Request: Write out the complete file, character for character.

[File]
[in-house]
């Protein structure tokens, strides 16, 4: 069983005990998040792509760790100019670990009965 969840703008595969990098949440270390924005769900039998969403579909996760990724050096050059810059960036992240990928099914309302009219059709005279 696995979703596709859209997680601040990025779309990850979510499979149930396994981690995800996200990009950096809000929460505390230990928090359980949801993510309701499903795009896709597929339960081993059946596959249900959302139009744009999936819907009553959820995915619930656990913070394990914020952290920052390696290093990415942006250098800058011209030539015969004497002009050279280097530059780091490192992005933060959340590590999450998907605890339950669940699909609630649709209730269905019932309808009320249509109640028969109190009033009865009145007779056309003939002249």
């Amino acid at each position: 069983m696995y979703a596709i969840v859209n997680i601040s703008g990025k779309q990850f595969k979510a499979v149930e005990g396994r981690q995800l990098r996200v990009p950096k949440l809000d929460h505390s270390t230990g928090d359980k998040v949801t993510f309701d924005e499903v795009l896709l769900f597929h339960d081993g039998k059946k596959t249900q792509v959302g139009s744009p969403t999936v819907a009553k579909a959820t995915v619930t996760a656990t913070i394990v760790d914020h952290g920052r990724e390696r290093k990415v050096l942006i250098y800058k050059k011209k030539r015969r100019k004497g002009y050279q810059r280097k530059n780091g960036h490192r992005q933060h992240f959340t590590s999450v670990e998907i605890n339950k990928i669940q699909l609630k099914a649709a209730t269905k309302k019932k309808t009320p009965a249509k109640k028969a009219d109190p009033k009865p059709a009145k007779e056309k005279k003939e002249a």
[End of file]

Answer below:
[in-house]
């Protein structure tokens, strides 16, 4: 069983005990998040792509760790100019670990009965 969840703008595969990098949440270390924005769900039998969403579909996760990724050096050059810059960036992240990928099914309302009219059709005279 696995979703596709859209997680601040990025779309990850979510499979149930396994981690995800996200990009950096809000929460505390230990928090359980949801993510309701499903795009896709597929339960081993059946596959249900959302139009744009999936819907009553959820995915619930656990913070394990914020952290920052390696290093990415942006250098800058011209030539015969004497002009050279280097530059780091490192992005933060959340590590999450998907605890339950669940699909609630649709209730269905019932309808009320249509109640028969109190009033009865009145007779056309003939002249």
């Amino acid at each position: 069983m696995y979703a596709i969840v859209n997680i601040s703008g990025k779309q990850f595969k979510a499979v149930e005990g396994r981690q995800l990098r996200v990009p950096k949440l809000d929460h505390s270390t230990g928090d359980k998040v949801t993510f309701d924005e499903v795009l896709l769900f597929h339960d081993g039998k059946k596959t249900q792509v959302g139009s744009p969403t999936v819907a009553k579909a959820t995915v619930t996760a656990t913070i394990v760790d914020h952290g920052r990724e390696r290093k990415v050096l942006i250098y800058k050059k011209k030539r015969r100019k004497g002009y050279q810059r280097k530059n780091g960036h490192r992005q933060h992240f959340t590590s999450v670990e998907i605890n339950k990928i669940q699909l609630k099914a649709a209730t269905k309302k019932k309808t009320p009965a249509k109640k028969a009219d109190p009033k009865p059709a009145k007779e056309k005279k003939e002249a």